i hate privet .. too many years of clipping.. pruning.. training.. etc ... if it were me... i would cut it to 6 inches from the ground .... and regenerate it from there ...

in the mean time .. if a sight block is important.. i would put in a couple 2 x 2 posts.. and rig up a burlap screen .... or even just string.. and train some morning glories across it ... or cukes .. or peas .. think about using the vertical space for whatever you grow in your plot... think outside the privet box ..

again .... for personal hatred ... i dont understand why you want to save the privets invasion of your allotment ... couldnt that space be put to better use in your limited garden?????

whatever you decide/do .. good luck ...


    Bookmark   January 13, 2012 at 8:11AM
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flora_uk(SW UK 8/9)

Cutting a hedge with a batter like that it standard practice, especially in areas with snow as it stops the hedge splaying out under the weight. For such a short hedge I'd be tempted just to do it by eye rather than making a frame. But for a really good result a frame is probably best. As Ken suggested I'd cut a little further back than you want eventually and it will grow back to you required size.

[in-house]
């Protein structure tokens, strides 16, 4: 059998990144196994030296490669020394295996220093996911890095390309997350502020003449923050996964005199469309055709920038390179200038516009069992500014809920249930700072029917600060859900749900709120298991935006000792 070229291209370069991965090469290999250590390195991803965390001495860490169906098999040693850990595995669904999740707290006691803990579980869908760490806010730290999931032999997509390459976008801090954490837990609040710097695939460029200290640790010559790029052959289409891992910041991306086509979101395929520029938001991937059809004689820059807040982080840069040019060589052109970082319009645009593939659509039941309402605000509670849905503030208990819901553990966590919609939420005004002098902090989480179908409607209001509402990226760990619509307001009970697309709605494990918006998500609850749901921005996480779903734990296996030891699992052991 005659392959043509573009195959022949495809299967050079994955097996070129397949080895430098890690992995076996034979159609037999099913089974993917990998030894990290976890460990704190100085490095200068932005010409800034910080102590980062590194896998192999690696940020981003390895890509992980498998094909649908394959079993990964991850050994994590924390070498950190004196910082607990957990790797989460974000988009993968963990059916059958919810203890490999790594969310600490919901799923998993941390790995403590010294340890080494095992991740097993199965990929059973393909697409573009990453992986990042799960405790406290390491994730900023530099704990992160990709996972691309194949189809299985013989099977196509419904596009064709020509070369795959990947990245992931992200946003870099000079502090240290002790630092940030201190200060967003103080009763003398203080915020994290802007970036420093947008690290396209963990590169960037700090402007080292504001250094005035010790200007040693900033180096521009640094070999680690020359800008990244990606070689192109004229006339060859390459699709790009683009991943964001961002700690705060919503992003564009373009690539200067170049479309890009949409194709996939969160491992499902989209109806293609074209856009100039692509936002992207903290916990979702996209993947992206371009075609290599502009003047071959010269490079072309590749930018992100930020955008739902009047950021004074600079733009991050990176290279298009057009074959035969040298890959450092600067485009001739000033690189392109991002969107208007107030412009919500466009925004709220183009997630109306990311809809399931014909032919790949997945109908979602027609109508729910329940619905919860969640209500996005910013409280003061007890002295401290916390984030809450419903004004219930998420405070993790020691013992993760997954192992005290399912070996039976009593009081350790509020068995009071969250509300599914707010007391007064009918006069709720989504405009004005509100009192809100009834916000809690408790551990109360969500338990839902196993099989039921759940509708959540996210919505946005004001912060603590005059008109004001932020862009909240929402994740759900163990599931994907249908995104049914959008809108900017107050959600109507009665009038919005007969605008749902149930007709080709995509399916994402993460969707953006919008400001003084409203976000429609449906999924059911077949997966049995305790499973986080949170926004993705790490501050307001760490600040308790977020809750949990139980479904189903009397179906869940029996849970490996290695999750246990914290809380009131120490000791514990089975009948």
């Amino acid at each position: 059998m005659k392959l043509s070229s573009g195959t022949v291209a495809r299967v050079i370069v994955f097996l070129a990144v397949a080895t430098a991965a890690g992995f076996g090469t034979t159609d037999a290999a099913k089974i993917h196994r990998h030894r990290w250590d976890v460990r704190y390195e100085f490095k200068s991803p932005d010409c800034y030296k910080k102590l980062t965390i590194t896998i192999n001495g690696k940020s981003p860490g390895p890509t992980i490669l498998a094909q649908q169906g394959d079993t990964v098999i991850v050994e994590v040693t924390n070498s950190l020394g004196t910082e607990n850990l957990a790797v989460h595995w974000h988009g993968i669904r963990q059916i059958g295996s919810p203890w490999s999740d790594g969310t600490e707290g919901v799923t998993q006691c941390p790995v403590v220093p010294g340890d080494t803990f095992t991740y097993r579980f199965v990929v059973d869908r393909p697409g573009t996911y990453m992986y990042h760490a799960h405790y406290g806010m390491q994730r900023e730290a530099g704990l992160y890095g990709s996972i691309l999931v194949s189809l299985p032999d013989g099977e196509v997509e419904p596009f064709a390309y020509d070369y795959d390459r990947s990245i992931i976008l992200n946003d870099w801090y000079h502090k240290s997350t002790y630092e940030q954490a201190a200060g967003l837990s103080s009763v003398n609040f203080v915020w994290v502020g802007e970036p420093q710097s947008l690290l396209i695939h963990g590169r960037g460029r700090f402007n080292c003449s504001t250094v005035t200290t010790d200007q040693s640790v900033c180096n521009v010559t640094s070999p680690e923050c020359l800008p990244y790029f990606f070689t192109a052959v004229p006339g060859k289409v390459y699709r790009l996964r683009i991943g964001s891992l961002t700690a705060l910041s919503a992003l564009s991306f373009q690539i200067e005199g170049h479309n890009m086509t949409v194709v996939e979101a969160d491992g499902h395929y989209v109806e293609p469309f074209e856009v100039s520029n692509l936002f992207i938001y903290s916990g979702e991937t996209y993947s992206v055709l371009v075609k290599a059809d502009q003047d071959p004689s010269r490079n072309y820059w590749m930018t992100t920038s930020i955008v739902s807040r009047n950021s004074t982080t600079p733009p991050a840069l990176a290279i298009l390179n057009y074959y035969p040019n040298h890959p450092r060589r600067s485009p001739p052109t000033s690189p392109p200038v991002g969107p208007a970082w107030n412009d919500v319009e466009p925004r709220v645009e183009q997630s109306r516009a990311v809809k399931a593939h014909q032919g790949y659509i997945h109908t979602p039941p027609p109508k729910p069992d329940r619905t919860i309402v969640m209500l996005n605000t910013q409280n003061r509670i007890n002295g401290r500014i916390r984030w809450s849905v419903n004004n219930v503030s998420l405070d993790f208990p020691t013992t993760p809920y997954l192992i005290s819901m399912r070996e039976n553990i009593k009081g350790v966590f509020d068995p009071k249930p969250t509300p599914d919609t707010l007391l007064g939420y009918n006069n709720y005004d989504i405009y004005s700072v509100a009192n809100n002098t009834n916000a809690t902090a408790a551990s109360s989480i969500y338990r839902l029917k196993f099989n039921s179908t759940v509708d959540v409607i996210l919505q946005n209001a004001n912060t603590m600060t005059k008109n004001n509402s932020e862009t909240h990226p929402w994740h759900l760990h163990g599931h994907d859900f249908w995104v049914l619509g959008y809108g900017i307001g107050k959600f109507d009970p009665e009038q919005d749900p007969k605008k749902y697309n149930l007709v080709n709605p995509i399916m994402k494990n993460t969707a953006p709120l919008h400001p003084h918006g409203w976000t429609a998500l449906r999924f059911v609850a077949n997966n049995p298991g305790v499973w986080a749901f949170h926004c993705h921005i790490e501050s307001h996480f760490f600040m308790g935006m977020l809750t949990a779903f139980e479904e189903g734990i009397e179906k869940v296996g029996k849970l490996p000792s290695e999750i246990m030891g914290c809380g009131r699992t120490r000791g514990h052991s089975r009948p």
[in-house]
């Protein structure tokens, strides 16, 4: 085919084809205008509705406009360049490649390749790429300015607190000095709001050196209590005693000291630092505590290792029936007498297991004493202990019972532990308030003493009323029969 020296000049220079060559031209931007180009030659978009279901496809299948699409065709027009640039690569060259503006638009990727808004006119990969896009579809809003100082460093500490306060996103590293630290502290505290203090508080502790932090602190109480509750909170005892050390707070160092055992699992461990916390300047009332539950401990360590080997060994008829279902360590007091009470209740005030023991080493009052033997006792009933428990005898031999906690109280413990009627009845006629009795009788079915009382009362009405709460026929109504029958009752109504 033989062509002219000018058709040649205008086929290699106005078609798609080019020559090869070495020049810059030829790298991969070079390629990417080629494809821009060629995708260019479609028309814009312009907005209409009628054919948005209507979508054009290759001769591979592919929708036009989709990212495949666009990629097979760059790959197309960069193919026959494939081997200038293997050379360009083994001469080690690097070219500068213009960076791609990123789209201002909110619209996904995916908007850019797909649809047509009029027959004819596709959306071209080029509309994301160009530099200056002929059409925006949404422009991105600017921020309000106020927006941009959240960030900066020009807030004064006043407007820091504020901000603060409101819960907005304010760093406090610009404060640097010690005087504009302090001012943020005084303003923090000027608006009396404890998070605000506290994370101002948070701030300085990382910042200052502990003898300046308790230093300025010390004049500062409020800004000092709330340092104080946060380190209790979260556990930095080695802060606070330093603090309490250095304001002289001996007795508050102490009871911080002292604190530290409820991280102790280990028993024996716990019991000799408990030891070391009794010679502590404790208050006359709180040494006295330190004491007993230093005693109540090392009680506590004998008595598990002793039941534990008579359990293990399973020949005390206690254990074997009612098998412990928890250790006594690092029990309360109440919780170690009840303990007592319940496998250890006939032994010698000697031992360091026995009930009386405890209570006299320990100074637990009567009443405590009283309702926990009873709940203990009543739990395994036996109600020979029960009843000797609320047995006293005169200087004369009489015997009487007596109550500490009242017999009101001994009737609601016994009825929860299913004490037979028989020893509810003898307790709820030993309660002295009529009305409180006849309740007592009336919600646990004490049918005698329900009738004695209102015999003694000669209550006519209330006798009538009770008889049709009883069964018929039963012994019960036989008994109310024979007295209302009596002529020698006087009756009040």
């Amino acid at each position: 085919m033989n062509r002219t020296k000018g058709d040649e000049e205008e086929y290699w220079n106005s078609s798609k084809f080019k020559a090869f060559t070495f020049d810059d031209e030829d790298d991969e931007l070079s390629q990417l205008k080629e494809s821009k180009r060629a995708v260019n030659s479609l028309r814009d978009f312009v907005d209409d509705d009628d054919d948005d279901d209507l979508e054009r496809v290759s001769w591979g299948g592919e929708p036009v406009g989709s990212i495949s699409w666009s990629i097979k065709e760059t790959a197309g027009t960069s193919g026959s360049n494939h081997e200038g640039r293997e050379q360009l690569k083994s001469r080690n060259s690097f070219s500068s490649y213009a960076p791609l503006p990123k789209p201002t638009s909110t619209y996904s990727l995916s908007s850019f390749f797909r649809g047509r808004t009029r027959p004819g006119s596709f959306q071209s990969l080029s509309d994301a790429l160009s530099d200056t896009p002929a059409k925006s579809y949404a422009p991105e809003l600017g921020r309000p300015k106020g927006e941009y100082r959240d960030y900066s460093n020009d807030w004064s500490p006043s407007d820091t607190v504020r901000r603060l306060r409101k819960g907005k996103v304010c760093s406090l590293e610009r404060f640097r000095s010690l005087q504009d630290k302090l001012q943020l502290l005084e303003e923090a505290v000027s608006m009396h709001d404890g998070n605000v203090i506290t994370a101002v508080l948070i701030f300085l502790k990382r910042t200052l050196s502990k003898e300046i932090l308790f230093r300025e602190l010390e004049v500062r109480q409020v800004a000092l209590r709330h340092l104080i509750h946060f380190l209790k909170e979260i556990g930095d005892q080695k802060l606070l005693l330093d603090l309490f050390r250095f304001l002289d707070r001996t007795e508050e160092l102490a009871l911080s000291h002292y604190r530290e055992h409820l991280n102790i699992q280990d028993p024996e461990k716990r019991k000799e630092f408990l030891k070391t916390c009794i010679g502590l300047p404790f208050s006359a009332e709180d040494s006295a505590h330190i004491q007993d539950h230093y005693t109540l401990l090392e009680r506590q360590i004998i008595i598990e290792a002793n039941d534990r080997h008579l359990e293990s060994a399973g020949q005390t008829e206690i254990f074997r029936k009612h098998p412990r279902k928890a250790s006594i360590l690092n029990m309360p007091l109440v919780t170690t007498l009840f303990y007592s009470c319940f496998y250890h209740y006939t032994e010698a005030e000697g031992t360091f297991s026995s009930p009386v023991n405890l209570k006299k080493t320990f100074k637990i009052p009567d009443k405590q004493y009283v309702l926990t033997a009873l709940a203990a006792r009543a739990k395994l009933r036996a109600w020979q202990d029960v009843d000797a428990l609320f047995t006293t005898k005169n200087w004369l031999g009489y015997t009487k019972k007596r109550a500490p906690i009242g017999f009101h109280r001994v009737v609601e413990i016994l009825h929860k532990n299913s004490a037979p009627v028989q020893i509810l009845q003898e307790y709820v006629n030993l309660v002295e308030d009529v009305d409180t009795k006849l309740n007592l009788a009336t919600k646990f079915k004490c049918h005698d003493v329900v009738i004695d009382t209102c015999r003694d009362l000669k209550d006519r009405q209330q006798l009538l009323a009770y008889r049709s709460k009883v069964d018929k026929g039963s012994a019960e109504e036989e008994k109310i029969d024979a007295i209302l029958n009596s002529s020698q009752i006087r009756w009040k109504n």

Ken - I expect the hedge is for privacy, possibly even the boundary of the plot. Remember we are a bit cramped over here in Europe and we need something to hide behind.

Here is a link that might be useful: Hedge cutting

    Bookmark   January 13, 2012 at 12:20PM
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Hi flora,
thanks for the neat link, yes, exactly an privacy-hedge. And yes, we are somewhat cramped even though our plott is almost twice as wide (ca. 10 yards) as the average terraced house garden around here.
And, Ken, peas or cukes would not do, next folks are just feet away.
And I definetely keep it as I am quite fond of it, slightly oldfashioned garden classic or something, native, good insect plant and not really killable.

I read somewhat more and pondered it, so I think, I will do step 1, cutting back one side (and the top?) + thinning out just by eye. And if it really grabs me I build a batter to form the new growth in 2013.

Thanks a lot, bye, Lin